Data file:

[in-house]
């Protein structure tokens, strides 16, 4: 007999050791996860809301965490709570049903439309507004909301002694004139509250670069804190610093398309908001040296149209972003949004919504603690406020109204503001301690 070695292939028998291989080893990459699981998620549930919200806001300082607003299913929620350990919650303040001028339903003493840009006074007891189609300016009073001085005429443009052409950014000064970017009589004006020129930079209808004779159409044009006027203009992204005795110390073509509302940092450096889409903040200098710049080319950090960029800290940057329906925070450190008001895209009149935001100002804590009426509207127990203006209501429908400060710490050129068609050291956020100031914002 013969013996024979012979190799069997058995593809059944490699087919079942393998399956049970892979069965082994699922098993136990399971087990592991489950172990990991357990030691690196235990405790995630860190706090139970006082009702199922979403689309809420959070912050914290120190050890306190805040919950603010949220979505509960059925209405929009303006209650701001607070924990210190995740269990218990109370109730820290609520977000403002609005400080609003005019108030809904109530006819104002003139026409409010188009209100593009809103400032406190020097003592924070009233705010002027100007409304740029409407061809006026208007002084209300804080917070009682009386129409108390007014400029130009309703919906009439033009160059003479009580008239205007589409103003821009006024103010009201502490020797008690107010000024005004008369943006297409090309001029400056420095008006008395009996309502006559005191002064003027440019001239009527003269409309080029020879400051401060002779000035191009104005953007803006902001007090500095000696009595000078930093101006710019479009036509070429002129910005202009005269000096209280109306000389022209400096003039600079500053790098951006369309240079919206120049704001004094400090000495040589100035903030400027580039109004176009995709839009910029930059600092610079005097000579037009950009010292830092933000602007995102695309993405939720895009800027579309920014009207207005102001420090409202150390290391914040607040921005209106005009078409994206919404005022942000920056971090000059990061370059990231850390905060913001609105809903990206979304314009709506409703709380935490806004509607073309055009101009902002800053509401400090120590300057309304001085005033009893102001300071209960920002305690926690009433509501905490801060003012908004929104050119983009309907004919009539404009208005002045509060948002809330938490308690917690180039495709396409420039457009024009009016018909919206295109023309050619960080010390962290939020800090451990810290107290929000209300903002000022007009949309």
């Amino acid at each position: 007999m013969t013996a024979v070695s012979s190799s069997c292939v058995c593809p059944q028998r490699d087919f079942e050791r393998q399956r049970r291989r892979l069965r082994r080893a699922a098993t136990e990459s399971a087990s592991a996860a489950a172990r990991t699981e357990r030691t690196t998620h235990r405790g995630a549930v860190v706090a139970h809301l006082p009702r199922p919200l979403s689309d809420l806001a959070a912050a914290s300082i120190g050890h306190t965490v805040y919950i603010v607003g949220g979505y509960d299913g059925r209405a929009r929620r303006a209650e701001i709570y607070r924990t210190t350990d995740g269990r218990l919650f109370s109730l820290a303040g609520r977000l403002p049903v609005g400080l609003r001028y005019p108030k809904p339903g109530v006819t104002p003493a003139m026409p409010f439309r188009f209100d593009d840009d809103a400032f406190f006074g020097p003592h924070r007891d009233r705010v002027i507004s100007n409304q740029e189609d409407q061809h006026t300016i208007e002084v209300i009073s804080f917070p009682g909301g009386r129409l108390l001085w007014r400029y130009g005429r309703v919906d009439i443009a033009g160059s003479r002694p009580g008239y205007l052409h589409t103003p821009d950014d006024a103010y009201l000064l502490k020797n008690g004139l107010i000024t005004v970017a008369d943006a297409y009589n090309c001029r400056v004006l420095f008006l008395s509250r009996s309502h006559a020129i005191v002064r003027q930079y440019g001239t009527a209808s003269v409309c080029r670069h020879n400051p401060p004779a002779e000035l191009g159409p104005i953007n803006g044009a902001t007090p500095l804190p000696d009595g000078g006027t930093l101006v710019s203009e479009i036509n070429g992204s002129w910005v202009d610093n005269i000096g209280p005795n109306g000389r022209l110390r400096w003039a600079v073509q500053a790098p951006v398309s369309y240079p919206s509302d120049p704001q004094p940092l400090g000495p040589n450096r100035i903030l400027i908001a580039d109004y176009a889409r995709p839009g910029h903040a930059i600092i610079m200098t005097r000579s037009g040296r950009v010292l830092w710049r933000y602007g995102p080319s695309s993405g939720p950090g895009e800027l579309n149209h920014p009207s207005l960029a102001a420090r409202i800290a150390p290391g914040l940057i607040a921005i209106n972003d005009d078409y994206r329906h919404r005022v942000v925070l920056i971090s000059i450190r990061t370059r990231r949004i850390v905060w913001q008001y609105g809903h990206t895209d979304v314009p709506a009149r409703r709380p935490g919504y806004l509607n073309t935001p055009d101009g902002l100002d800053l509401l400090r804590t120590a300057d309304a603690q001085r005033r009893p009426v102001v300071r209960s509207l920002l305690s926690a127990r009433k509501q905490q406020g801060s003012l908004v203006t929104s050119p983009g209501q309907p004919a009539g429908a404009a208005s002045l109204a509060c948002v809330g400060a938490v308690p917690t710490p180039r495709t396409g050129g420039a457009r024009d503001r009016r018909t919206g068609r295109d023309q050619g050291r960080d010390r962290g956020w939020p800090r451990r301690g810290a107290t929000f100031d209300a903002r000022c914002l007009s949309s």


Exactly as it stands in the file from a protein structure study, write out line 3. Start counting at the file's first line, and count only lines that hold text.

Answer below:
């Amino acid at each position: 007999m013969t013996a024979v070695s012979s190799s069997c292939v058995c593809p059944q028998r490699d087919f079942e050791r393998q399956r049970r291989r892979l069965r082994r080893a699922a098993t136990e990459s399971a087990s592991a996860a489950a172990r990991t699981e357990r030691t690196t998620h235990r405790g995630a549930v860190v706090a139970h809301l006082p009702r199922p919200l979403s689309d809420l806001a959070a912050a914290s300082i120190g050890h306190t965490v805040y919950i603010v607003g949220g979505y509960d299913g059925r209405a929009r929620r303006a209650e701001i709570y607070r924990t210190t350990d995740g269990r218990l919650f109370s109730l820290a303040g609520r977000l403002p049903v609005g400080l609003r001028y005019p108030k809904p339903g109530v006819t104002p003493a003139m026409p409010f439309r188009f209100d593009d840009d809103a400032f406190f006074g020097p003592h924070r007891d009233r705010v002027i507004s100007n409304q740029e189609d409407q061809h006026t300016i208007e002084v209300i009073s804080f917070p009682g909301g009386r129409l108390l001085w007014r400029y130009g005429r309703v919906d009439i443009a033009g160059s003479r002694p009580g008239y205007l052409h589409t103003p821009d950014d006024a103010y009201l000064l502490k020797n008690g004139l107010i000024t005004v970017a008369d943006a297409y009589n090309c001029r400056v004006l420095f008006l008395s509250r009996s309502h006559a020129i005191v002064r003027q930079y440019g001239t009527a209808s003269v409309c080029r670069h020879n400051p401060p004779a002779e000035l191009g159409p104005i953007n803006g044009a902001t007090p500095l804190p000696d009595g000078g006027t930093l101006v710019s203009e479009i036509n070429g992204s002129w910005v202009d610093n005269i000096g209280p005795n109306g000389r022209l110390r400096w003039a600079v073509q500053a790098p951006v398309s369309y240079p919206s509302d120049p704001q004094p940092l400090g000495p040589n450096r100035i903030l400027i908001a580039d109004y176009a889409r995709p839009g910029h903040a930059i600092i610079m200098t005097r000579s037009g040296r950009v010292l830092w710049r933000y602007g995102p080319s695309s993405g939720p950090g895009e800027l579309n149209h920014p009207s207005l960029a102001a420090r409202i800290a150390p290391g914040l940057i607040a921005i209106n972003d005009d078409y994206r329906h919404r005022v942000v925070l920056i971090s000059i450190r990061t370059r990231r949004i850390v905060w913001q008001y609105g809903h990206t895209d979304v314009p709506a009149r409703r709380p935490g919504y806004l509607n073309t935001p055009d101009g902002l100002d800053l509401l400090r804590t120590a300057d309304a603690q001085r005033r009893p009426v102001v300071r209960s509207l920002l305690s926690a127990r009433k509501q905490q406020g801060s003012l908004v203006t929104s050119p983009g209501q309907p004919a009539g429908a404009a208005s002045l109204a509060c948002v809330g400060a938490v308690p917690t710490p180039r495709t396409g050129g420039a457009r024009d503001r009016r018909t919206g068609r295109d023309q050619g050291r960080d010390r962290g956020w939020p800090r451990r301690g810290a107290t929000f100031d209300a903002r000022c914002l007009s949309s």